Remember when gadget companies like Aukey, Mpow, RavPower, Vava, TaoTronics, and Choetech began mysteriously disappearing from Amazon’s online storefront, only to discover that Amazon had purposefully yanked them while obliquely referencing the sanctity of its user reviews?
They turned out to be only the tip of the iceberg. Amazon has confirmed that it has permanently banned over 600 Chinese brands across 3,000 different seller accounts.
Amazon says that’s the total after five months of its global crackdown, and it’s not hiding why: a spokesperson tells us that these 600 brands were banned for knowingly, repeatedly, and significantly violating Amazon’s policies, particularly those related to review abuse.
A report about how companies like RavPower offered gift cards in exchange for reviews prompted Amazon’s crackdown.
In 2016, Amazon outlawed the practice of paying for positive reviews, but it’s still a tricky business: some of these deals are disguised as a VIP testing program or an extended warranty.
Other companies only offer incentives after you’ve left a negative review — they’ll give you a free product or a “refund” of free money with no strings attached if you delete your negative review.
It’s unclear which other Chinese brands may be targeted by Amazon’s latest crackdown, and it’s possible that some of their products will slip through the cracks. Despite the fact that Aukey was one of the first high-profile companies to be banned in May, the company was still selling earbuds under a sub-brand in July, and you can still get a pair on Amazon today.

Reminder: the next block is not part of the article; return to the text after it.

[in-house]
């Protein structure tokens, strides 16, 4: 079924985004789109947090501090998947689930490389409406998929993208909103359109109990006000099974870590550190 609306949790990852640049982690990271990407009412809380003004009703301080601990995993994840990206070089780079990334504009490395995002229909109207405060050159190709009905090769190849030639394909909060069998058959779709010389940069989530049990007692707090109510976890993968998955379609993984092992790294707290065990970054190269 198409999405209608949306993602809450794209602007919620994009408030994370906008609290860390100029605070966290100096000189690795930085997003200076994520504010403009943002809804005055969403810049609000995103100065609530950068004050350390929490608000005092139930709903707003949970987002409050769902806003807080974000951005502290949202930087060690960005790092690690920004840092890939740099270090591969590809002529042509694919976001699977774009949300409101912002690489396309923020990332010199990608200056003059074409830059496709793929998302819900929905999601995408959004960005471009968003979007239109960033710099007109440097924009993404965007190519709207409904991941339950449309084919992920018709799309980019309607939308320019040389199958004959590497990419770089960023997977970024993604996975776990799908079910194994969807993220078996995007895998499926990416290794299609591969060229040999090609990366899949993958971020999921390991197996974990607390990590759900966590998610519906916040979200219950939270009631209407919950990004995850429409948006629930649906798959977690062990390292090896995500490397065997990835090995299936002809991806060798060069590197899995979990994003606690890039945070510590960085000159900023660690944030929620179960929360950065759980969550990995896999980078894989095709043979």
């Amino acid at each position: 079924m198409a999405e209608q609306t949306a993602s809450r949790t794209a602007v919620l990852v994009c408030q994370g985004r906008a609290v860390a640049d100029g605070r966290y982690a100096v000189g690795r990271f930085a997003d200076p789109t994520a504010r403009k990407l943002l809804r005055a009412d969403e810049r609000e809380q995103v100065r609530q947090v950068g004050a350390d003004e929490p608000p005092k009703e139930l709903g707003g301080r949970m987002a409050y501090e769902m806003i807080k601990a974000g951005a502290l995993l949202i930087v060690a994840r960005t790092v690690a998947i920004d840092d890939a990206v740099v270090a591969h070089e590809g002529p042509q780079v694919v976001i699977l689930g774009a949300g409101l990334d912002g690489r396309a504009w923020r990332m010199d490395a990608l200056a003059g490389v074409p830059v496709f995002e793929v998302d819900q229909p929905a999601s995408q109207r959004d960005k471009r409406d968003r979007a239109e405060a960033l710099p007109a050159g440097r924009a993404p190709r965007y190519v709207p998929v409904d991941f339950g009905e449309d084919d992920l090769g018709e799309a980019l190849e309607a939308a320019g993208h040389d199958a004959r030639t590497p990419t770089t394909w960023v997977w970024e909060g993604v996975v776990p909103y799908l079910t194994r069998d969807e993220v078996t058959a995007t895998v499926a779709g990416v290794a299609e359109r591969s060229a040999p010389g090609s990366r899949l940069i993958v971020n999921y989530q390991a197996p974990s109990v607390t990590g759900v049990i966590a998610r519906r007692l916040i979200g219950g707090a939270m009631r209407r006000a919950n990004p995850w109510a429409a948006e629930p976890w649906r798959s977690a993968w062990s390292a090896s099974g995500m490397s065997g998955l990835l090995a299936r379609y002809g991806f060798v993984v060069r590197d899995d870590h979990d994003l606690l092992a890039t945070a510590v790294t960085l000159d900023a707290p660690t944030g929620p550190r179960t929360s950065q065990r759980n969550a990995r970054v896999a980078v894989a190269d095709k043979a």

According to a news outlet, the parent company of Shenzhen Youkeshu Technology (more commonly known as YKS) reported in early July that Amazon had closed 340 of YKS’s online stores and frozen over $20 million in its assets. According to the publication, YKS is one of the platform’s largest Chinese retailers.
Amazon’s full statement is as follows:
Amazon works hard to build a great experience in our store so that customers can shop with confidence and sellers have the opportunity to grow their business amid healthy competition. Customers rely on the accuracy and authenticity of product reviews to make informed purchasing decisions and we have clear policies for both reviewers and selling partners that prohibit abuse of our community features. We suspend, ban, and take legal action against those who violate these policies, wherever they are in the world.
We will continue to improve abuse detection and take enforcement action against bad actors, including those that knowingly engage in multiple and repeated policy violations, including review abuse. We are confident that the steps we take are in the best interests of our customers as well as the honest businesses that make up the vast majority of our global selling community.
According to the Shenzhen Cross-Border E-Commerce Association, the crackdown has prompted some Chinese merchants to increase their investments in international online retail platforms such as eBay and AliExpress.
AliExpress is a major business under Alibaba Group Holding, which also owns the South China Morning Post. It is a global marketplace for overseas consumers to buy directly from Chinese manufacturers and distributors.